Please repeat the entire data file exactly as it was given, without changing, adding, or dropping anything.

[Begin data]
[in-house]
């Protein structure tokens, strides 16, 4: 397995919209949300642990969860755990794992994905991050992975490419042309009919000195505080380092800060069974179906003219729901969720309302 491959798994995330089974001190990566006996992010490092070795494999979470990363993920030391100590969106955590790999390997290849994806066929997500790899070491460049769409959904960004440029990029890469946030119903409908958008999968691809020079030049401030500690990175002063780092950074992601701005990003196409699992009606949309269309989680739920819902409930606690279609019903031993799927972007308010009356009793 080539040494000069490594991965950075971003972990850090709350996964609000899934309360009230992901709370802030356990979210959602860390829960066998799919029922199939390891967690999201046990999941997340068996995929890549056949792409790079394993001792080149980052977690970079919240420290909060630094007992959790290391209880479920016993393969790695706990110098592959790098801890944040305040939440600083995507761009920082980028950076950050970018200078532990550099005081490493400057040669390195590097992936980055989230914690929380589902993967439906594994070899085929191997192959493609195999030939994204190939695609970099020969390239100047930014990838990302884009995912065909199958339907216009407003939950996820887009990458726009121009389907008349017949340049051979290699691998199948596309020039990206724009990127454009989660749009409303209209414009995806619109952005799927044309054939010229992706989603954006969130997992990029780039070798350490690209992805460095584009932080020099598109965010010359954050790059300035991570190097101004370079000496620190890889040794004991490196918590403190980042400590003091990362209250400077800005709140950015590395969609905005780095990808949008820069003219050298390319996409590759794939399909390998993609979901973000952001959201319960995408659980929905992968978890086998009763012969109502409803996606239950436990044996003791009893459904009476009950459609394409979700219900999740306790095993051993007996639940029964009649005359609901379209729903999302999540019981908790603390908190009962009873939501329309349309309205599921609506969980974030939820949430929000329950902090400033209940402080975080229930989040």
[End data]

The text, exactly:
[in-house]
């Protein structure tokens, strides 16, 4: 397995919209949300642990969860755990794992994905991050992975490419042309009919000195505080380092800060069974179906003219729901969720309302 491959798994995330089974001190990566006996992010490092070795494999979470990363993920030391100590969106955590790999390997290849994806066929997500790899070491460049769409959904960004440029990029890469946030119903409908958008999968691809020079030049401030500690990175002063780092950074992601701005990003196409699992009606949309269309989680739920819902409930606690279609019903031993799927972007308010009356009793 080539040494000069490594991965950075971003972990850090709350996964609000899934309360009230992901709370802030356990979210959602860390829960066998799919029922199939390891967690999201046990999941997340068996995929890549056949792409790079394993001792080149980052977690970079919240420290909060630094007992959790290391209880479920016993393969790695706990110098592959790098801890944040305040939440600083995507761009920082980028950076950050970018200078532990550099005081490493400057040669390195590097992936980055989230914690929380589902993967439906594994070899085929191997192959493609195999030939994204190939695609970099020969390239100047930014990838990302884009995912065909199958339907216009407003939950996820887009990458726009121009389907008349017949340049051979290699691998199948596309020039990206724009990127454009989660749009409303209209414009995806619109952005799927044309054939010229992706989603954006969130997992990029780039070798350490690209992805460095584009932080020099598109965010010359954050790059300035991570190097101004370079000496620190890889040794004991490196918590403190980042400590003091990362209250400077800005709140950015590395969609905005780095990808949008820069003219050298390319996409590759794939399909390998993609979901973000952001959201319960995408659980929905992968978890086998009763012969109502409803996606239950436990044996003791009893459904009476009950459609394409979700219900999740306790095993051993007996639940029964009649005359609901379209729903999302999540019981908790603390908190009962009873939501329309349309309205599921609506969980974030939820949430929000329950902090400033209940402080975080229930989040």